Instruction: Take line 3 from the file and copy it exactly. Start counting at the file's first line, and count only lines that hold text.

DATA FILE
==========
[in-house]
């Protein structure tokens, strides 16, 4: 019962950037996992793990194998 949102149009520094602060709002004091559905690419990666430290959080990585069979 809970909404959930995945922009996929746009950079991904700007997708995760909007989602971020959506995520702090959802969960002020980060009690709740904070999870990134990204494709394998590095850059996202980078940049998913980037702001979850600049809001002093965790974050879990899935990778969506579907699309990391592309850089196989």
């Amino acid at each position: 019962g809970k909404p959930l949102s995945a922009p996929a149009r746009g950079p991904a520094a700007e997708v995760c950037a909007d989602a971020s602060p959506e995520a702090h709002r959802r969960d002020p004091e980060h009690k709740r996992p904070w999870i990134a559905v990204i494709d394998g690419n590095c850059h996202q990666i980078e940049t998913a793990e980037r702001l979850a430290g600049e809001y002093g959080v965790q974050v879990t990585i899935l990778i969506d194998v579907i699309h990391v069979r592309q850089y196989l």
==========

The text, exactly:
């Amino acid at each position: 019962g809970k909404p959930l949102s995945a922009p996929a149009r746009g950079p991904a520094a700007e997708v995760c950037a909007d989602a971020s602060p959506e995520a702090h709002r959802r969960d002020p004091e980060h009690k709740r996992p904070w999870i990134a559905v990204i494709d394998g690419n590095c850059h996202q990666i980078e940049t998913a793990e980037r702001l979850a430290g600049e809001y002093g959080v965790q974050v879990t990585i899935l990778i969506d194998v579907i699309h990391v069979r592309q850089y196989l």